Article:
Just what do we want from our fishing shows on the television?

TV crews film John Bailey passing on his expertise. Picture: www.mrcrabtreegoesfishing.com

TV crews film John Bailey passing on his expertise. Picture: www.mrcrabtreegoesfishing.com - Credit: Archant

To have your favourite sport on television is both good for you and for the sport itself, writes John Bailey.

John Bailey is used to the glare of the television cameras. Picture: www.mrcrabtreegoesfishing.com

John Bailey is used to the glare of the television cameras. Picture: www.mrcrabtreegoesfishing.com - Credit: Archant

In fact, in this modern media age, it's probably true to say that a sport that is not on TV is going to be sidelined, often weakened and sometimes in complete decline. Just look at football. Because it's saturating all the channels now it's never been cooler, never more popular.

I'm going to mention my own TV CV, if only to give validity to what I'm going to talk about afterwards. In the 1980s I worked on the Channel 4 'River' series and most notably filmed an hour-long ITV special on angling for mahseer in the Himalayas, called exotically, 'Casting for Gold'. In the 90s, I worked for four years on BBC Two's Countryside Hour and was a consultant and presenter for the same channel's 'Tales from the Riverbank'. In this century, I've filmed two series of 'On the Fly' for the Horse and Country/Sky channel, made two series of 'Fishing in the Footsteps of Mr Crabtree' and I'm on the point of discussing more regular appearances on Sky's 'Tight Lines'. Throw in a lot of guest appearances and angling DVDs and I reckon I know a fair bit about the industry.

First and foremost, the whole structure of television has changed beyond recognition over the last 25 years. The plethora of channels has certainly given us more choice, but by spreading the money thinly, it has in many cases reduced the quality of what we tune in to see. This is particularly the case when it comes to fishing programmes.

Until about 10 years ago, if you had an idea for a fishing programme, you could go to one of the channels, pitch the concept and, if you were lucky, get it commissioned. The channel would pay for the film or the series to be made and you would actually make some money out of it! That is not the case today.


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Today, in the vast majority of instances, a TV company will expect you to make the series yourself and finance the project from start to finish. This is why the Crabtree Project, for example, has yet to make a cent for any of us, apart from the camera crews, of course. This means that increasingly anyone wanting to make an angling programme is dependent on sponsorship of one sort or another and this inevitably has an impact, often negative.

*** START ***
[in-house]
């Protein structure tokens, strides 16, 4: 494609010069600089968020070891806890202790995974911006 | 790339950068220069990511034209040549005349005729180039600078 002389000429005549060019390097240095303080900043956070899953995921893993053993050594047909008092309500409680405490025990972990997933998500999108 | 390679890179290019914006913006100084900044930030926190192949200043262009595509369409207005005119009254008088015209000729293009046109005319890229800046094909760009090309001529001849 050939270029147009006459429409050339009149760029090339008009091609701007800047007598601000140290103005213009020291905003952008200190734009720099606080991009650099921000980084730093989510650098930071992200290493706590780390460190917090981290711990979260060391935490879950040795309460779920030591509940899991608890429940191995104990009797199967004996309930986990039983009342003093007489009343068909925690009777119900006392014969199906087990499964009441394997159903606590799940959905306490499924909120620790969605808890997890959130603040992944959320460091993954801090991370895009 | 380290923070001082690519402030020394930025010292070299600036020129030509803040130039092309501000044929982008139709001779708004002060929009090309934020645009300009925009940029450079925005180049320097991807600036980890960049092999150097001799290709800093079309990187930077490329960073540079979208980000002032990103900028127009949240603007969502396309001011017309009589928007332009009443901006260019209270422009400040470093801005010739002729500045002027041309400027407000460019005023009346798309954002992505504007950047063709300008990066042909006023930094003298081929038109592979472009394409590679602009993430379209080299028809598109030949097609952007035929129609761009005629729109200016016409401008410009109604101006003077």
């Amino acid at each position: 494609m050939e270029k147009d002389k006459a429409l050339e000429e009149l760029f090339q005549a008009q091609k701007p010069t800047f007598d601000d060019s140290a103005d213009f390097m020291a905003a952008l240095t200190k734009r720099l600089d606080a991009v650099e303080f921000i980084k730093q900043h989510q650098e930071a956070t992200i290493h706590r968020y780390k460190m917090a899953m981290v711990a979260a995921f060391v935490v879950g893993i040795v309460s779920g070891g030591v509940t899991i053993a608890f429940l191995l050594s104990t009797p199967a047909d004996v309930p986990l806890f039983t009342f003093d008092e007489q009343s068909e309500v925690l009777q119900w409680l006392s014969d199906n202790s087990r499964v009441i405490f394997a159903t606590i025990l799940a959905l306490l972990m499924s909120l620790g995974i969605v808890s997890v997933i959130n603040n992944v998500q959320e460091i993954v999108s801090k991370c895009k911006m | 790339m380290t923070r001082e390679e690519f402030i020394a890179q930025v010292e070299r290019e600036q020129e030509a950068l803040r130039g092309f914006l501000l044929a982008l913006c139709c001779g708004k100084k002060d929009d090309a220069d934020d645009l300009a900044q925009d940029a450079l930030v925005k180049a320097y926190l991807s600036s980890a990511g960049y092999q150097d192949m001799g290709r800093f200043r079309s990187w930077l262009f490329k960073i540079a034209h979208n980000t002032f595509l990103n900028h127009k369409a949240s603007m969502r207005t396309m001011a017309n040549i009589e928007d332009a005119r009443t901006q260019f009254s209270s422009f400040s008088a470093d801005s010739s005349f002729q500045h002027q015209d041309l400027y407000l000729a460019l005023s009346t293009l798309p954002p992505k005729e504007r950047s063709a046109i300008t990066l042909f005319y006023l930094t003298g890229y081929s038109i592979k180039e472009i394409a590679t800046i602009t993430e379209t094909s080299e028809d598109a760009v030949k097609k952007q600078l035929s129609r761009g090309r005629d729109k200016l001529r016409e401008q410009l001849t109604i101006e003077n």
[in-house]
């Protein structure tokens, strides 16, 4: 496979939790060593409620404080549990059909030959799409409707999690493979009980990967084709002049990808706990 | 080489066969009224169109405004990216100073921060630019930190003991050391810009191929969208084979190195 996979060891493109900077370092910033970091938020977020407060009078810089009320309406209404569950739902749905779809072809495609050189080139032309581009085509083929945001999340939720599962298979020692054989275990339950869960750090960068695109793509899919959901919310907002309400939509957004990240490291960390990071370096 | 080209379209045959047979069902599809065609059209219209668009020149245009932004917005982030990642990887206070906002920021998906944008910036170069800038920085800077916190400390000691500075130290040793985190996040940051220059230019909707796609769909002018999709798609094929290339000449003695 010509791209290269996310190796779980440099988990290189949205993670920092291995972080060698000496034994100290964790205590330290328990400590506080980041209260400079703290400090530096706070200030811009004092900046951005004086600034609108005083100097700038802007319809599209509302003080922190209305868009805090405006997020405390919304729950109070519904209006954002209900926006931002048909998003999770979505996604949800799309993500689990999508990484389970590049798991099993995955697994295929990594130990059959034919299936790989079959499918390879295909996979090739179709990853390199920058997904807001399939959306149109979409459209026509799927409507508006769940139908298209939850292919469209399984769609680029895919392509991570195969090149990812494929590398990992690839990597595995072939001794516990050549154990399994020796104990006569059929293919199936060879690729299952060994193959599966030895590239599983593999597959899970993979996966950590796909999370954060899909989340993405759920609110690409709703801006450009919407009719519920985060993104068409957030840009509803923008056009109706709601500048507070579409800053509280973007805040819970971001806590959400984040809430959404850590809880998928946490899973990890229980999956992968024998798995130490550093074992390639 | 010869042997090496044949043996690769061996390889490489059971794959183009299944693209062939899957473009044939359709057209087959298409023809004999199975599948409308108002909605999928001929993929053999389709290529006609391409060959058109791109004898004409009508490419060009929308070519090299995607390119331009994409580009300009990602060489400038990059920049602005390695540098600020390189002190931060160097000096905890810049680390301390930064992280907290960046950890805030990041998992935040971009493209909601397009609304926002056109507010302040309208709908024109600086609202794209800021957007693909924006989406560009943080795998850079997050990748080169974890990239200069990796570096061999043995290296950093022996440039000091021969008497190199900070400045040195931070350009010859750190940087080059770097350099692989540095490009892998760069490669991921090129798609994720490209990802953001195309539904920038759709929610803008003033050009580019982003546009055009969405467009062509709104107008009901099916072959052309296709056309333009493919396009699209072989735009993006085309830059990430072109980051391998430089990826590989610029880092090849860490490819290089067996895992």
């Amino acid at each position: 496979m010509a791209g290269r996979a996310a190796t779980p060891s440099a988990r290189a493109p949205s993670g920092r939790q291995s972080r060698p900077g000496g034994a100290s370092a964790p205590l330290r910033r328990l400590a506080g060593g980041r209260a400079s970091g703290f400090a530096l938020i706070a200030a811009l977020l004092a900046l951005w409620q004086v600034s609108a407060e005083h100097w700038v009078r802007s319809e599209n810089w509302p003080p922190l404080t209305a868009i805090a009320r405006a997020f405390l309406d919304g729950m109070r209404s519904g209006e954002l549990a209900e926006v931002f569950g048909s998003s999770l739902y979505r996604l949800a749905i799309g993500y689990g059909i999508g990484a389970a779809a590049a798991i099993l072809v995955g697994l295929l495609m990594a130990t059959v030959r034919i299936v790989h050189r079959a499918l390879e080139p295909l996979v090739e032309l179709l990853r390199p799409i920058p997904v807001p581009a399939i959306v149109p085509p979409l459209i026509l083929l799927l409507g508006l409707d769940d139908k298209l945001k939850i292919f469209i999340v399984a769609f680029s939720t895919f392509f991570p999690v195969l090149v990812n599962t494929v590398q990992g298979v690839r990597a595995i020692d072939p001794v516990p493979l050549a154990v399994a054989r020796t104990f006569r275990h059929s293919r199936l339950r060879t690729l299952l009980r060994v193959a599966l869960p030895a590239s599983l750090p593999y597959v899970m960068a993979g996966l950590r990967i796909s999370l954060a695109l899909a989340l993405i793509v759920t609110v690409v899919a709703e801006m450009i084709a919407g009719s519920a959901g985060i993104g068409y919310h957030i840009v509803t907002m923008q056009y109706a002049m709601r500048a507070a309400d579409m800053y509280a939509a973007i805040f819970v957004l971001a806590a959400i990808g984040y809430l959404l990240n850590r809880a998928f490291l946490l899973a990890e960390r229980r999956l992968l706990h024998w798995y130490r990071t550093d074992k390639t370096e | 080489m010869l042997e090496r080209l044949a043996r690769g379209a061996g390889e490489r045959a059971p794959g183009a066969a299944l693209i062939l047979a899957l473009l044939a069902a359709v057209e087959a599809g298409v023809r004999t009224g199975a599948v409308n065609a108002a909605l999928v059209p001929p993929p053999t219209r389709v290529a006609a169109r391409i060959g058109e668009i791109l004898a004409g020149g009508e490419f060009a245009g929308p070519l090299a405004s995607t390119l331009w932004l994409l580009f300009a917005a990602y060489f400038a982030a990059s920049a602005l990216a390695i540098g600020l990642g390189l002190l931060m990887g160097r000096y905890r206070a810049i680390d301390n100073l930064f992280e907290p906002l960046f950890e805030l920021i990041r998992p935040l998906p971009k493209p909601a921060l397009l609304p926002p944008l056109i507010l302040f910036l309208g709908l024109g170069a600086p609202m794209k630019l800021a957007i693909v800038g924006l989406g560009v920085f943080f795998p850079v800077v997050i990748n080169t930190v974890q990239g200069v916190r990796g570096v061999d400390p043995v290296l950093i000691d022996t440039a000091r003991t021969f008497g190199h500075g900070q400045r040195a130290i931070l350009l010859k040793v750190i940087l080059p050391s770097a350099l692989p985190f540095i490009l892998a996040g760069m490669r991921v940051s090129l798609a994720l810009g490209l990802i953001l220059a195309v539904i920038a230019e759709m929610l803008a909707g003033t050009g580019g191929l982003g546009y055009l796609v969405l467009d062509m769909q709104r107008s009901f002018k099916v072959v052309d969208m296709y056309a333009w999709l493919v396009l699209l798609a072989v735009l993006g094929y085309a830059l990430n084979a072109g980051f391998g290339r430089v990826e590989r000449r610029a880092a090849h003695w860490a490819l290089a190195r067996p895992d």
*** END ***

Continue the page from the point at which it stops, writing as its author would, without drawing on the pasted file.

There's an even more bitter twist to come. Of late, it's become a normal procedure for a TV company to ask for a fee to actually air the programme in the first place. This means that they do not pay to have the programme made and it also means they get money for putting it on the screen. A win-win situation for them perhaps, but a real knife in the heart for any angling production company.

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This brings me to ITV 4's current series 'The Big Fish Off'. I happen to know, like and respect former Olympian, Dean Macey, a great deal. I think he struggles manfully to keep the series afloat which always looks to be sinking financially. A great deal is made of the fact that the programmes are made and sponsored by Korda, but even this tackle giant must have found the money for the series tight. In the last episode, Dean and his co-presenter went to Spain to fish for catfish and quite a few of my friends have complained that nothing bigger than a 'kitten' was caught.

I don't think the anglers should be held responsible for this. My gut feeling is that finances only stretched to the shortest period out in Spain and they just weren't given the time to land a monster. I have to say, too, that the production values in what I've seen of the series so far are extraordinarily low as well. There is nothing in the way of top camera work and the whole thing looks as though it could have been shot by a group of students.

But this is what we are now going to get increasingly. This is what endless channels all paying a pittance or nothing at all have created. This probably doesn't matter for those of us who love our fishing on the box in any shape or form. My deep concern, however, is that children and potential newcomers will look on angling as very down-market, very drab and very much the poor relation of most other sports out there.

We all know that fishing is the most magnificent and beautiful of sports that there is. It really does deserve more than we are generally getting on our televisions sets.

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